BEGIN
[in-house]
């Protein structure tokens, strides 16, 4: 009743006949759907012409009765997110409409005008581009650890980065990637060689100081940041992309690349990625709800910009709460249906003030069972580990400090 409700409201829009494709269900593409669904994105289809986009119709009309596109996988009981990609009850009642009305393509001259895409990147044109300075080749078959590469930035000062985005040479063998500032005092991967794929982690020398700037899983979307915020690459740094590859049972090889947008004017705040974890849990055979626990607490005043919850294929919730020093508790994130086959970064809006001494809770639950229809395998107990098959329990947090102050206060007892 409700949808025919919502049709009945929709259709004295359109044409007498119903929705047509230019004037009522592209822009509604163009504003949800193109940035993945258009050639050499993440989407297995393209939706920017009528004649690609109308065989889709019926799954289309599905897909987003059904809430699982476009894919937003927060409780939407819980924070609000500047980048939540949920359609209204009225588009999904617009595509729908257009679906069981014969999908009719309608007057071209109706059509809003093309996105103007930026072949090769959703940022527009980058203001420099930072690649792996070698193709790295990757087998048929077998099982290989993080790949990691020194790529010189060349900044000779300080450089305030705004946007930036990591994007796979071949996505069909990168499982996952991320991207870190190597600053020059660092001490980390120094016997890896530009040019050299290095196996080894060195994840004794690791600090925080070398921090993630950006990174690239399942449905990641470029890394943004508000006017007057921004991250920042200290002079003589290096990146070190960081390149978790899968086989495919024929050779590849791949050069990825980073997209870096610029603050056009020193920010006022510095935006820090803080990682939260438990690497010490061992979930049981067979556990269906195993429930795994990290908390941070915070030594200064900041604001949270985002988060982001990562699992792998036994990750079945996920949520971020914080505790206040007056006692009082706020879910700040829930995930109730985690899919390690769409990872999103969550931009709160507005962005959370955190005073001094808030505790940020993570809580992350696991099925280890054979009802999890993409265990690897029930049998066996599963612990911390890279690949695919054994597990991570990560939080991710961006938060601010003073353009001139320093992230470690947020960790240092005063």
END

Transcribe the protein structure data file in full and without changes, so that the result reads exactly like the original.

[in-house]
């Protein structure tokens, strides 16, 4: 009743006949759907012409009765997110409409005008581009650890980065990637060689100081940041992309690349990625709800910009709460249906003030069972580990400090 409700409201829009494709269900593409669904994105289809986009119709009309596109996988009981990609009850009642009305393509001259895409990147044109300075080749078959590469930035000062985005040479063998500032005092991967794929982690020398700037899983979307915020690459740094590859049972090889947008004017705040974890849990055979626990607490005043919850294929919730020093508790994130086959970064809006001494809770639950229809395998107990098959329990947090102050206060007892 409700949808025919919502049709009945929709259709004295359109044409007498119903929705047509230019004037009522592209822009509604163009504003949800193109940035993945258009050639050499993440989407297995393209939706920017009528004649690609109308065989889709019926799954289309599905897909987003059904809430699982476009894919937003927060409780939407819980924070609000500047980048939540949920359609209204009225588009999904617009595509729908257009679906069981014969999908009719309608007057071209109706059509809003093309996105103007930026072949090769959703940022527009980058203001420099930072690649792996070698193709790295990757087998048929077998099982290989993080790949990691020194790529010189060349900044000779300080450089305030705004946007930036990591994007796979071949996505069909990168499982996952991320991207870190190597600053020059660092001490980390120094016997890896530009040019050299290095196996080894060195994840004794690791600090925080070398921090993630950006990174690239399942449905990641470029890394943004508000006017007057921004991250920042200290002079003589290096990146070190960081390149978790899968086989495919024929050779590849791949050069990825980073997209870096610029603050056009020193920010006022510095935006820090803080990682939260438990690497010490061992979930049981067979556990269906195993429930795994990290908390941070915070030594200064900041604001949270985002988060982001990562699992792998036994990750079945996920949520971020914080505790206040007056006692009082706020879910700040829930995930109730985690899919390690769409990872999103969550931009709160507005962005959370955190005073001094808030505790940020993570809580992350696991099925280890054979009802999890993409265990690897029930049998066996599963612990911390890279690949695919054994597990991570990560939080991710961006938060601010003073353009001139320093992230470690947020960790240092005063």